It’s the kind of script where you really follow the character. I was thinking of where she would move when she leaves the house. Somehow, I stuck to this conversation about a stationery shop nearby. The script demanded someone who would be on her side. It happened naturally—it would be a shop owner, believing in her work, believing in her writing. But the moment he took it in himself, in his own skin… He gets obsessive, and he goes against his own morals in some ways, because it gets personal to him. He can’t really differentiate because he thinks it’s about service but then it’s also about him. And he doesn’t really know what to do with his emotions. He gets stuck between him and himself.
And that scene where she touches Nukri, what is happening for her in that moment?
When I talk about her style, it’s her style to touch things, to experience things while she’s writing. That’s why she needs this. She needs this kind of writing.
What inspired you to choose the Filipino mythology of the Manananggal [a vampire-like creature] for use in the storyline? Where did you find her?
It was very random. I was googling mythologies and I was interested in mythology images. My aunt actually was a mythology teacher. Since childhood, she would give us classes on mythology, and I got very interested. I just randomly searched a list of pictures and I saw Manananggal and thought, “What is it?” And when I read the description, it was the exact metaphor of the life Manana was going through, her life events. It was crazy. It fit for me very well. I thought, what if she dreams that she is that creature and she gave its description.
There’s a recurring sound in the movie, a staticky clicking. Could you speak a little bit about the sound artist you worked with, Nika Pasuri?
He’s my friend, he is a very talented young Georgian composer who lives in Amsterdam now and works there. Our lead actress, Nata Murvanidze, recommended him to me because she knows him, and he worked at her theater. So I contacted him and sent him the script, and then sent him a YouTube video where there were little, brown bat sounds. “Little, brown bat sounds,” it’s called actually. I’ll show you. [plays the YouTube video on her phone] First thing I did was send this. He caught the feeling and emotions and the mood. Then he worked on it, and we agreed that it should be high-pitched and a little bit irritating. It somehow depicted the stages and theme of the protagonist. And he just did everything else by himself.
The color red is another effective motif in the film’s feel—was that an early choice?
Yes, that was in the script. The red theme was there—the mother has red hair, because she is so affected by her head, and it’s very cliché: the color of death, blood, and in this case, mother.
Could you talk about Manana’s relationship with her father and the final scene between them?
Her father is a teacher. So in the final scene, what I wanted was for him to analyze her life. When he realizes it’s his daughter [writing the text he has been translating], he goes against his own vision and becomes unhappy. He speaks from the point of view of the teacher and then he speaks from the point of view of the father.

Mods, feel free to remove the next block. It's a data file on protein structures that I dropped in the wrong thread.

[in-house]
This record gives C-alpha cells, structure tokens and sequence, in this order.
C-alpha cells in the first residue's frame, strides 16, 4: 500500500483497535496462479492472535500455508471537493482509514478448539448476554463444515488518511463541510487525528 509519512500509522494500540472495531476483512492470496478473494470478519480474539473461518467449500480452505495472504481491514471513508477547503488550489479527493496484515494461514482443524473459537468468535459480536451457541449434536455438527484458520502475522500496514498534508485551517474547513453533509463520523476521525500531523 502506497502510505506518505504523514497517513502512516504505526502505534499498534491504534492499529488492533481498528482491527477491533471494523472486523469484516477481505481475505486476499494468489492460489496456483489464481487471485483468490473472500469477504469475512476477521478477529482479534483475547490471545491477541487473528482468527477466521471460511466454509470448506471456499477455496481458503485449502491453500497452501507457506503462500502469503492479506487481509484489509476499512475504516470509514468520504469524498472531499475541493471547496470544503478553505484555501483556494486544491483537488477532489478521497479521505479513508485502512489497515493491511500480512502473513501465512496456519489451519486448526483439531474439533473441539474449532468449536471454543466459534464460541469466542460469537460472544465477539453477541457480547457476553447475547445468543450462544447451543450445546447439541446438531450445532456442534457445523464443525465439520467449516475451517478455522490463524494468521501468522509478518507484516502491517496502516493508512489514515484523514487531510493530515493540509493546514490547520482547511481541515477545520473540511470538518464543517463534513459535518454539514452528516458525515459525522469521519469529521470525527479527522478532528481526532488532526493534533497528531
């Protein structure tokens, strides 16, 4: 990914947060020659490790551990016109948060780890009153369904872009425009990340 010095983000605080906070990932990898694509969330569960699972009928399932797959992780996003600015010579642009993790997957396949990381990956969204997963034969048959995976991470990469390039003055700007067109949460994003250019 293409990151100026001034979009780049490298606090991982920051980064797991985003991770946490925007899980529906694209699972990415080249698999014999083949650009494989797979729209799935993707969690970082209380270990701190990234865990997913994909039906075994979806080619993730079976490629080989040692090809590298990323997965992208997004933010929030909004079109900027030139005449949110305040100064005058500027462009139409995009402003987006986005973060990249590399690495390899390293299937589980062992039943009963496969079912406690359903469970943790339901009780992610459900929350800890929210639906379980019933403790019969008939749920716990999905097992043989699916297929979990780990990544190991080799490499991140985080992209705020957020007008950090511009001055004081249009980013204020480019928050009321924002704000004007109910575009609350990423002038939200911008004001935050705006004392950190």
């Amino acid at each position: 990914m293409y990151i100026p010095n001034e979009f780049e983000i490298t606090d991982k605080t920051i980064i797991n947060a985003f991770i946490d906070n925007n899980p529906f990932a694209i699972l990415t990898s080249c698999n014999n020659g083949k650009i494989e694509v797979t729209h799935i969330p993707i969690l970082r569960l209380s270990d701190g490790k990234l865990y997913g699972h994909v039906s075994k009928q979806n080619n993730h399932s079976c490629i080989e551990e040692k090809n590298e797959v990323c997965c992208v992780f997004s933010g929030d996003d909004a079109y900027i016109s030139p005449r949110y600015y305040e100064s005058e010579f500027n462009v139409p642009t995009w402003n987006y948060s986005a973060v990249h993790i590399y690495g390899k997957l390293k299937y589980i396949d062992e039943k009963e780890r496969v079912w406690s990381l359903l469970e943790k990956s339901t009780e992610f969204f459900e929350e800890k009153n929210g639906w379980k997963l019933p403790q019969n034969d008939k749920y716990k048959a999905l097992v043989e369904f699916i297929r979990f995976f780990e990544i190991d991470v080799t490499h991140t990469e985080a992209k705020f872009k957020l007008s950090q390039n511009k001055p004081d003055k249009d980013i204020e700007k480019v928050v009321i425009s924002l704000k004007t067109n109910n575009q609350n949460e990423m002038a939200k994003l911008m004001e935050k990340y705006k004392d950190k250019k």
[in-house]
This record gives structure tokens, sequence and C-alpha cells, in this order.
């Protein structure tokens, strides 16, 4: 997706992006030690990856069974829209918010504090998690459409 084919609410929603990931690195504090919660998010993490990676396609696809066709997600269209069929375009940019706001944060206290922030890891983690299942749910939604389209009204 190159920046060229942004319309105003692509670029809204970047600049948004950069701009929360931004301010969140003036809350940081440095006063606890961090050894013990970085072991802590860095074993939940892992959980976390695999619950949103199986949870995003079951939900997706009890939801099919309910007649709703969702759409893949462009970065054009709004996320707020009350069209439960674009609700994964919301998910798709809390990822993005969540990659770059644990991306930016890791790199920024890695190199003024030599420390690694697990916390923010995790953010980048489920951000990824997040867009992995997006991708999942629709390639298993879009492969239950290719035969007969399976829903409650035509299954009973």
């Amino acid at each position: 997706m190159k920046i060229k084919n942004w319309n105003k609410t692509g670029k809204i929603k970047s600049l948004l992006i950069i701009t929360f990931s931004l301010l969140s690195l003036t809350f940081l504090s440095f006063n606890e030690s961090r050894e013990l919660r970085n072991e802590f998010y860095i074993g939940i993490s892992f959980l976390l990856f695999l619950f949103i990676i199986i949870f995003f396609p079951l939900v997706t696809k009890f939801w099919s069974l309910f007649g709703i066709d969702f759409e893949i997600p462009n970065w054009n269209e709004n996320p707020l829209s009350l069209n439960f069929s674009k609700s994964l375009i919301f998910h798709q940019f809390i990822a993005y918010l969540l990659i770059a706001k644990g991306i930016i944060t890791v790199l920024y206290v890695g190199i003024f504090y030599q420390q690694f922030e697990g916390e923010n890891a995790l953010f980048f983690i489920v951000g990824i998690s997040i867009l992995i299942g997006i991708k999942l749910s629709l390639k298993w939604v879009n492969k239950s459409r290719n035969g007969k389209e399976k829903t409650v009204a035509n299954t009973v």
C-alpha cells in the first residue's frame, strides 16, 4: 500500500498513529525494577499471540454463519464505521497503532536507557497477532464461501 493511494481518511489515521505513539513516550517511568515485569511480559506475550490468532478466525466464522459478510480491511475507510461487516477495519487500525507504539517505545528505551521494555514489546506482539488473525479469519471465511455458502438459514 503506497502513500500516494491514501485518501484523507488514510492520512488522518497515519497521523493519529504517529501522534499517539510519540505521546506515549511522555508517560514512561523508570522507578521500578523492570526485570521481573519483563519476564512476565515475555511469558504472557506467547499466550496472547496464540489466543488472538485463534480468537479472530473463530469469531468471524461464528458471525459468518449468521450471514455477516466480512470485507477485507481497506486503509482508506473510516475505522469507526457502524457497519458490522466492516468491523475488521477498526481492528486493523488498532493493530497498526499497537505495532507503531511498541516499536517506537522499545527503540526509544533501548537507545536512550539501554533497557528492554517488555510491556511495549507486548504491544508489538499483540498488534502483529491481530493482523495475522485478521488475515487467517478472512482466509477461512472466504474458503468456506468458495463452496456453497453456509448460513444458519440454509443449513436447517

How are we supposed to feel about Manana in the end? Her writing is perhaps a bit exploitative with regard to her family.
She says that it is not about her family. But of course, you can’t really say that. She took these impressions, these details, from her family life. Maybe she doesn’t even know that, she did it subconsciously, and she said didn’t. Because she loves her family. That’s why they are insulted: “Okay, it’s not your point of view but, you know, you wrote it and not anyone else. You have a family, and it’s us.”
You and your father have both cast Nata Murvanidze. Do you ever work together?
My father is a director and I used to attend his shoots, and he would cast her. I’ve known her for years. I was 15 when I first saw her, and I knew her before from the theater and movies. She is a very well-known actress in Georgia. To me, she is one of the most talented actresses I know, and a very, very dear friend. She is amazing. She not only recommended composers but actors as well.
What do you think comes next?
I am working. I want to shoot so much, I’m dying. Now I am trying to write a script, jotting down ideas all day. It moves forward, but I am quite slow about it. I already told a bit of the story to my sister, and I have no one closer than her. I don’t really separate us two. The thing is, the moment I told her, my motivation dropped, when I said it out loud. I want her so much to know about the story, that now she knows all I got. I felt like, “Oh my god, now what?” So I don’t really talk about it. I try not to take it too seriously. It has this detective sort of feel…
Read more about Scary Mother in the “Release Me” column in the May/June 2018 issue.
Leah Simon is a graduate of NYU Cinema Studies and will be working on her thesis as a media studies scholar with U.C. Berkeley’s Folklore Program.